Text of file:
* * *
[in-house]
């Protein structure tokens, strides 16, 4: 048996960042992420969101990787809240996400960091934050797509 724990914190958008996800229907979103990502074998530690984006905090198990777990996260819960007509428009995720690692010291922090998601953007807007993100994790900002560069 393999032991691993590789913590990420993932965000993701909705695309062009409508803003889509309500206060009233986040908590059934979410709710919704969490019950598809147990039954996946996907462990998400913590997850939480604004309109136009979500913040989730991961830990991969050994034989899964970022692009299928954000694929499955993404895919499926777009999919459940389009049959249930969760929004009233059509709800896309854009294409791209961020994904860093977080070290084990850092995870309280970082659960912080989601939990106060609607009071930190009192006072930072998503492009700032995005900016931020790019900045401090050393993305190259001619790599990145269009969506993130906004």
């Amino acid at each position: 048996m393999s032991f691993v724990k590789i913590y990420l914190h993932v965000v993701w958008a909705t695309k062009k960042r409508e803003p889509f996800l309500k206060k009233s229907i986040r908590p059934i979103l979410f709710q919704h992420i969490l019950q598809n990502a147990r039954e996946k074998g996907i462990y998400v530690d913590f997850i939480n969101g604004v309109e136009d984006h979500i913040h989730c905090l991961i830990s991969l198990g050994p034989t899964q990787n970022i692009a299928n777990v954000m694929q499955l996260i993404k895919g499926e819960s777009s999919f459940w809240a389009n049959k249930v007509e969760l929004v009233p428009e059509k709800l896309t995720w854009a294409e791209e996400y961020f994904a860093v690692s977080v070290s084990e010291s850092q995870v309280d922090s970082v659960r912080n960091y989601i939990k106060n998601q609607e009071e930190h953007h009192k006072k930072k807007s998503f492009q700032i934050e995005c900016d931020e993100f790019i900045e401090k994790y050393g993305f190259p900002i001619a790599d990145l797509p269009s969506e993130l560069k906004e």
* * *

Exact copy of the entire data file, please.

[in-house]
């Protein structure tokens, strides 16, 4: 048996960042992420969101990787809240996400960091934050797509 724990914190958008996800229907979103990502074998530690984006905090198990777990996260819960007509428009995720690692010291922090998601953007807007993100994790900002560069 393999032991691993590789913590990420993932965000993701909705695309062009409508803003889509309500206060009233986040908590059934979410709710919704969490019950598809147990039954996946996907462990998400913590997850939480604004309109136009979500913040989730991961830990991969050994034989899964970022692009299928954000694929499955993404895919499926777009999919459940389009049959249930969760929004009233059509709800896309854009294409791209961020994904860093977080070290084990850092995870309280970082659960912080989601939990106060609607009071930190009192006072930072998503492009700032995005900016931020790019900045401090050393993305190259001619790599990145269009969506993130906004």
């Amino acid at each position: 048996m393999s032991f691993v724990k590789i913590y990420l914190h993932v965000v993701w958008a909705t695309k062009k960042r409508e803003p889509f996800l309500k206060k009233s229907i986040r908590p059934i979103l979410f709710q919704h992420i969490l019950q598809n990502a147990r039954e996946k074998g996907i462990y998400v530690d913590f997850i939480n969101g604004v309109e136009d984006h979500i913040h989730c905090l991961i830990s991969l198990g050994p034989t899964q990787n970022i692009a299928n777990v954000m694929q499955l996260i993404k895919g499926e819960s777009s999919f459940w809240a389009n049959k249930v007509e969760l929004v009233p428009e059509k709800l896309t995720w854009a294409e791209e996400y961020f994904a860093v690692s977080v070290s084990e010291s850092q995870v309280d922090s970082v659960r912080n960091y989601i939990k106060n998601q609607e009071e930190h953007h009192k006072k930072k807007s998503f492009q700032i934050e995005c900016d931020e993100f790019i900045e401090k994790y050393g993305f190259p900002i001619a790599d990145l797509p269009s969506e993130l560069k906004e």